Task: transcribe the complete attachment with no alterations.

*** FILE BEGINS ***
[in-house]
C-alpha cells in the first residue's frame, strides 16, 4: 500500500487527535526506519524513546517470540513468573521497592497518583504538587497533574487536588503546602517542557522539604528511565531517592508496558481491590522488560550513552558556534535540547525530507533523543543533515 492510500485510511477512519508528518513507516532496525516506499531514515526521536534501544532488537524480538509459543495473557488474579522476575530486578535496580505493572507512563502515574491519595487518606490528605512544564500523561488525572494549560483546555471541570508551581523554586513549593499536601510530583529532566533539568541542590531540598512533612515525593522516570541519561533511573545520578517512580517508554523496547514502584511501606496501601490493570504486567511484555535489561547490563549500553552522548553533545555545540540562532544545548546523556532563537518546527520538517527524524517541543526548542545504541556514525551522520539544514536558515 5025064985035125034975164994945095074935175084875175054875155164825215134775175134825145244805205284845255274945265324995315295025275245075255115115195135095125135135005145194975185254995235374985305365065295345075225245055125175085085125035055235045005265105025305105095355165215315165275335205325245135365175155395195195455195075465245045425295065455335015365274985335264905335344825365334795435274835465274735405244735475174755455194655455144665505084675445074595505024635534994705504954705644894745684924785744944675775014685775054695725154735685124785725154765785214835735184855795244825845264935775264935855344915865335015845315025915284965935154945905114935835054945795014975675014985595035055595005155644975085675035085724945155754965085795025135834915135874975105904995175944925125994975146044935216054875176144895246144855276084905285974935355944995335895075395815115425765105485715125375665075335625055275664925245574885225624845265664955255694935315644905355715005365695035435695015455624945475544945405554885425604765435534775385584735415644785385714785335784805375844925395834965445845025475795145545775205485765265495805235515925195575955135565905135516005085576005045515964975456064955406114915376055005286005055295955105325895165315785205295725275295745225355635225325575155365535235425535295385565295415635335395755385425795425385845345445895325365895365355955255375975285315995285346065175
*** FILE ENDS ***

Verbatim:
[in-house]
C-alpha cells in the first residue's frame, strides 16, 4: 500500500487527535526506519524513546517470540513468573521497592497518583504538587497533574487536588503546602517542557522539604528511565531517592508496558481491590522488560550513552558556534535540547525530507533523543543533515 492510500485510511477512519508528518513507516532496525516506499531514515526521536534501544532488537524480538509459543495473557488474579522476575530486578535496580505493572507512563502515574491519595487518606490528605512544564500523561488525572494549560483546555471541570508551581523554586513549593499536601510530583529532566533539568541542590531540598512533612515525593522516570541519561533511573545520578517512580517508554523496547514502584511501606496501601490493570504486567511484555535489561547490563549500553552522548553533545555545540540562532544545548546523556532563537518546527520538517527524524517541543526548542545504541556514525551522520539544514536558515 5025064985035125034975164994945095074935175084875175054875155164825215134775175134825145244805205284845255274945265324995315295025275245075255115115195135095125135135005145194975185254995235374985305365065295345075225245055125175085085125035055235045005265105025305105095355165215315165275335205325245135365175155395195195455195075465245045425295065455335015365274985335264905335344825365334795435274835465274735405244735475174755455194655455144665505084675445074595505024635534994705504954705644894745684924785744944675775014685775054695725154735685124785725154765785214835735184855795244825845264935775264935855344915865335015845315025915284965935154945905114935835054945795014975675014985595035055595005155644975085675035085724945155754965085795025135834915135874975105904995175944925125994975146044935216054875176144895246144855276084905285974935355944995335895075395815115425765105485715125375665075335625055275664925245574885225624845265664955255694935315644905355715005365695035435695015455624945475544945405554885425604765435534775385584735415644785385714785335784805375844925395834965445845025475795145545775205485765265495805235515925195575955135565905135516005085576005045515964975456064955406114915376055005286005055295955105325895165315785205295725275295745225355635225325575155365535235425535295385565295415635335395755385425795425385845345445895325365895365355955255375975285315995285346065175